The Intersection of Politics and Investments

Jun 9, 2017   //   by Bruce Mason   //   Weekly Market Update  //  No Comments

I know it has been a couple weeks since our last update and A LOT has occurred.  The good news is the market has been very resilient in the face of a lot of uncertainty.  Between the terror attack in London, British elections, the Comey testimony, and renewed Middle East tensions, the stock market continues full steam ahead.  Instead of predictions of collapse, the headlines suggest “Why The Dow Can Go Much, Much Higher,” “This is a Reagan-like Rally and Here’s How Much Higher Stocks Can Go,” and “Dow Rises: Why The Trump Stock Market Rally Will Continue.”  It goes without saying, the pundits think this bull market has room to run.  For now, it seems investors agree.

It’s hard to avoid politics these days.  Unfortunately, politics does impact various industries and companies in significant ways.  The House voted yesterday along party lines to pass a major rollback of Dodd-Frank regulations.  The bill will relieve healthy banks of some regulatory requirements and force failing banks into bankruptcy via the court system instead of a liquidation process spearheaded by regulators.  It goes without saying, bank stocks were some of the largest winners this week.  In other news, the “fiduciary rule” went into effect today requiring financial advisors to put their customers’ interests ahead of their own when providing advice about their retirement money.  As a registered investment advisor, Harvest Investment Advisors has acted as a fiduciary since its inception.  However, the rule could be killed by a provision in the Financial CHOICE Act which has widespread support in the House.  Putting client’s interests first should not be a difficult decision.  At least, that’s what we think.

While legislation shapes the economy, market forces also play an important part.  I’ve talked at length about automation and its impact on labor and productivity.  This week Boeing announced it is studying self-driving planes.  It is looking forward to a world where jetliners fly without pilots and aims to test some of its new technology next year.  Boeing’s VP of Product Development said, “the basic building blocks of the technology are clearly available.”  Honda announced its future strategy is to launch a Level 4 autonomous driving technologies in its cars by 2025.  Level 4 means the cars can drive themselves on highways and city roads under most situations.  To make this happen it has ramped up R&D spending, earmarking a record $6.8B for this year.

Technology isn’t only changing the face of transportation.  We also learned this week that robots are helping to boost production in athletic apparel.  Morgan Stanley forecasts that 20% of the production from Nike and Adidas will be through automated factories by 2023.  Adidas already has its next-gen Speedfactory in Germany up and running as well as an Atalanta Speedfactory site being built, while Nike has several automated platforms in development.  The International Robot Federation estimates that over 2.5 million industrial robots will be at work by 2019.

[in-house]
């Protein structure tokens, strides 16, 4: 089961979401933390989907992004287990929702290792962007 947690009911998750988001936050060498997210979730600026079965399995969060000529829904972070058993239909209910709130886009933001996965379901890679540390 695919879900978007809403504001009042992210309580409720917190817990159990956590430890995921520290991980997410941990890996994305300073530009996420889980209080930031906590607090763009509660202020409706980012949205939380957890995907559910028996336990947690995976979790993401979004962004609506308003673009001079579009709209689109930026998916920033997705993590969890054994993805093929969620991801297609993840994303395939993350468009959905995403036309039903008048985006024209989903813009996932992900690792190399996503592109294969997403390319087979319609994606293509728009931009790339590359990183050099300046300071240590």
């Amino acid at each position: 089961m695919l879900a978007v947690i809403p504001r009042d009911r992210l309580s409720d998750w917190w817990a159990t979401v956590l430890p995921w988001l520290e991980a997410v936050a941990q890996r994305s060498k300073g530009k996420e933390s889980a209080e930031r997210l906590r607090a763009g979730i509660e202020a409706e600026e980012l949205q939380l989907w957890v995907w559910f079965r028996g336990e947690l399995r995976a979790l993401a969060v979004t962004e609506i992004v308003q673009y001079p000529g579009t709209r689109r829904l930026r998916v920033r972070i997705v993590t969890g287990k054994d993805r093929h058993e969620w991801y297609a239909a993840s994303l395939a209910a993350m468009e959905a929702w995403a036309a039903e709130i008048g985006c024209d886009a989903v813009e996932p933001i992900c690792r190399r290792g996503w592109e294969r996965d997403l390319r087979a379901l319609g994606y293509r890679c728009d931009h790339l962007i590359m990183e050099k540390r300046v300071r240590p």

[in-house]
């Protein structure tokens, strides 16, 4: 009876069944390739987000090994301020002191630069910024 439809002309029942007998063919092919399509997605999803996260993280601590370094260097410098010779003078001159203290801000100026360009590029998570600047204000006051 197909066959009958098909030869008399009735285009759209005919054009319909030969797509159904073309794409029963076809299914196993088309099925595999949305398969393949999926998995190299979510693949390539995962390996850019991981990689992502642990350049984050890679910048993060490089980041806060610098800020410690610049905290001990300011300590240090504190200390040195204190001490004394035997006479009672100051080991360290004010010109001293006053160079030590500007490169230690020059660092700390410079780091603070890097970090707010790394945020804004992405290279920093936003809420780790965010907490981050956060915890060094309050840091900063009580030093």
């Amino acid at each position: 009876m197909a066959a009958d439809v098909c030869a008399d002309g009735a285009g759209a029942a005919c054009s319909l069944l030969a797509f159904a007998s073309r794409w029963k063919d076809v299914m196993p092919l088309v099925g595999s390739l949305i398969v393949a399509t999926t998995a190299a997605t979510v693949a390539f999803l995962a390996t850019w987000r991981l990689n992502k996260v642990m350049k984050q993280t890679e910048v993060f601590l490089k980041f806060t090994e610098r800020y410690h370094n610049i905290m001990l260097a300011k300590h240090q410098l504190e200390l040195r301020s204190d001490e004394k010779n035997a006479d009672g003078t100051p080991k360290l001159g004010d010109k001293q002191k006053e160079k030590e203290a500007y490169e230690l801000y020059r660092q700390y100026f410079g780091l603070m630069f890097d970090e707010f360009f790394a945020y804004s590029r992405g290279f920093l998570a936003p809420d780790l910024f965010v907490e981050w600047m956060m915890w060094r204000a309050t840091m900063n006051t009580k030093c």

There were two other significant developments this week include Anthem pulling out of ACA in Ohio in 2018 citing uncertainty.  The insurer ticked off a list of concerns, including “continual changes in federal operations, rules and guidance” and “an increasing lack of overall predictability.”  The move will leave about 10,500 Ohio residents in at least 18 counties without an insurance option.  Anthem is currently reviewing its involvement in the fourteen states where it currently participates.  Insurers in New York requested double-digit increases as high as 47% for ACA policies next year as the debate rages in Washington on how to overhaul the law.  The other big development this week was the announcement that this administration would like to privatize air traffic control in the United States.  As far back as I can remember, there has been talk of overhauling the air traffic control system in this country.  Thirty years later, by all accounts it remains a major infrastructure weakness.  However, while some airlines applaud this move, others find it problematic.  Executives from United Airlines, American Airlines, and Southwest Airlines praised President Trump’s plan.  They believe the antiquated system we rely on today is inefficient and causes thousands of avoidable flight delays.  Those on the other side, including Delta Airlines, believe that privatization would not save money, but instead would drive up ticket costs and could create a national security risk.  Like I said above, while I don’t like talking about politics, politics does have a big impact on the industries and companies we invest in.  It’s hard to be an investor these days and not pay close attention to politics.

While I could go on about Apple’s WWDC conference this week, or how Alphabet’s (Google) shares joined Amazon in the $1,000 per share club or the elections in the U.K, or how the European Union is preparing a new defense union to potentially replace NATO or former FBI Director Comey’s testimony…  There simply isn’t enough time to discuss it all.  I appreciate your patience this past couple of weeks.  For the next couple of months, this weekly email will be more sporadic but rest assured it will return to its reliable consistency in August.

June 9, 2017

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